When we arrived in Barcelona we checked into Centric Point hostel and did our much neglected laundry. The Centric point hostel was absolutely huge, 7 floors and 400 beds! It was cool to get an idea of how very very large hostels operate as opposed to small little single floor hostels. But it's size mad it perfect for large high school tour groups and we got a little annoyed with always running into dozens of 15-18 year olds everywhere we go. In general they're so loud and think that their little needs and wants are just the most important things on earth. I'm sure I was never, ever the least bit like that when I was in high school. Karla and I drank a pitcher of Sangria to help tune out the High schoolers staying the first night. I think maybe a pitcher was a little too much.
Day 9 - GOD DAMN IT! WHY did I drink a pitcher of sangria last night? A cup of sangria was 4 euros and a pitcher was 8 euros, Karla and I both wanted a glass, so we just bought a pitcher to get the better deal. The problem is that a pitcher of sangria is like drinking a whole bottle of wine and 4 shots of bourbon..... It made sense at the time...(famous last words)
We purchased "Barcelona cards" for two days. They are tourist cards that give you free entry to some, and discounted entry on the rest of the museums in the area. They also allow unlimited travel on the bus, light rail, and metro lines around the city. The first thing we did was take a boat tour along the beach and around the harbor. I was fine because I work on boats, but I think that going on a boat after drinking sangria was a bad idea for Kalra. After the boat ride and the re-settling of the stomachs, we went to the place that is the symbol of Barcelona, La Temple De La Sagrada Familia.
This cathedral was the work of one of Barcelona (and Spain's) most famous architect, Antoni Gaudi. The temple is breathtakingly large and hasn't been completed, even though it's been under construction for 125 years. Part of the reason this temple is taking so long to complete is the fact that all funds for building the church have to be donated by the people. No private or government funds will be accepted.
Gaudi was largely influenced by nature and you can see the proof in his design. There are many instances where he pulls linear ideas or curved shapes straight out of examples in nature. He is definatly the definition of a 20th century architect on the edge. I really like what work I have seen. The Spanish Civil War also put a damper on the project when the basement caught fire and many of Gaudi's plaster models were destroyed. Gaudi spent more than 40 years of his life relentlessly working and overseeing this project and I'm sure it will be his finest work when it is completed in 2025. After dinner we decided to just stay in for the evening. I worked on updating my blog but the wireless internet kept crapping out on me while trying to upload pictures. I realize that I'm not like most people when it comes to my desire for being connected to the internet. But what scares me is that when I can't get an internet connection, I get genuinely distraught and difficult to be around. I have a feeling internet counseling is in my future (if there is such a thing). ☺ I ended up walking down the street laptop open, looking for free internet. I ended up sitting outside on a cold park bench writing emails when I finally found some. I'm sure Karla laughed at me.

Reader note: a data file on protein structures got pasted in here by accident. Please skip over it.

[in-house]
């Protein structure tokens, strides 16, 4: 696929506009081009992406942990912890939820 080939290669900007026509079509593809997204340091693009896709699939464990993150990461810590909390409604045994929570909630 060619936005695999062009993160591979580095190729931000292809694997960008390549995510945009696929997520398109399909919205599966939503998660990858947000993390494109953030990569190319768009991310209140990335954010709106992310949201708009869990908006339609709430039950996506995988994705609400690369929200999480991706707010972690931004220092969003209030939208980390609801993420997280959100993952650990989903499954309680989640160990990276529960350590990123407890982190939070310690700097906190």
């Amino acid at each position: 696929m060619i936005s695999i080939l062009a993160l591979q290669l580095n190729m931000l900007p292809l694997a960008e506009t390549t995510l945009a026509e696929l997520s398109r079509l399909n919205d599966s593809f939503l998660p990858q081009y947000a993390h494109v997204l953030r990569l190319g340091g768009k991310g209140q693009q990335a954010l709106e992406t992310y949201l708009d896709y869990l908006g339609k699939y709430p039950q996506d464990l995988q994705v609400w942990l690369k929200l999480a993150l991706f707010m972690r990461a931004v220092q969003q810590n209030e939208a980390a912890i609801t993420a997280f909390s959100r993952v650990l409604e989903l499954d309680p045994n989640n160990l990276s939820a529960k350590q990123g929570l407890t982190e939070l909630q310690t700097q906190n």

Day 10 - Monjuic
We took the Air car (gondolas) to Monjuic, the tallest mountain overlooking Barcelona. This is where the 1992 Olympic games were held. At the top of the hill is an old castle, and a military museum.
Also near the Olympic stadium is a botanical garden, a natural history museum, and the museum of Olympics and sports. We toured the Olympics museums, it was well worth the time. I always enjoyed watching the Olympic games, I can't say exactly why though... maybe it's because the athletes are the best in the world. I was surprised though, at how many Olympic sports actually exist that we never se on TV. Things like handgun shooting and archery, horse riding, and even curling. After riding the Air car back to the bottom of the hill we had lunch at a quaint little café and went to three different train stations finding out where we had to get our tickets to Valencia the following day. After returning ot the hostel we had Tapas, and I stole some more internet from the corner. In the evening we hung out a little in the bar on the second floor of the hostel, but the noisy high school kids eventually got to us and we went to bed.
Day 11 - After breakfast and checking out of the hostel we went directly to the train station as to not miss our train. We said our goodbye's to Barcelona and headed off to see what Valencia had to offer.
A lot of people who go to Barcelona say it is their favorite city. I honestly can't figure out why that is. It wasn't my favorite at all, it wasn't even my second favorite. I guess we never did go down to the beach so I can't totally say that I saw the whole city, but I think I would skip past Barcelona again if I had the option. It seemed like a lot of the city smelled like pee honestly. I can't figure out if the city has a shallow sewer system, or it hasn't rained in a while, or the most obvious answer: the number of bars grossly outweighs the number of public bathrooms.
Day 8 - We spent a decent amount of the day on the train. We rode all night on the overnight train from Portugal. Arriving in Madrid, we had to travel from one train station in the north, to another in the south to catch our train to Barcelona. The train to Barcelona was about 4 hours and the time went by quickly.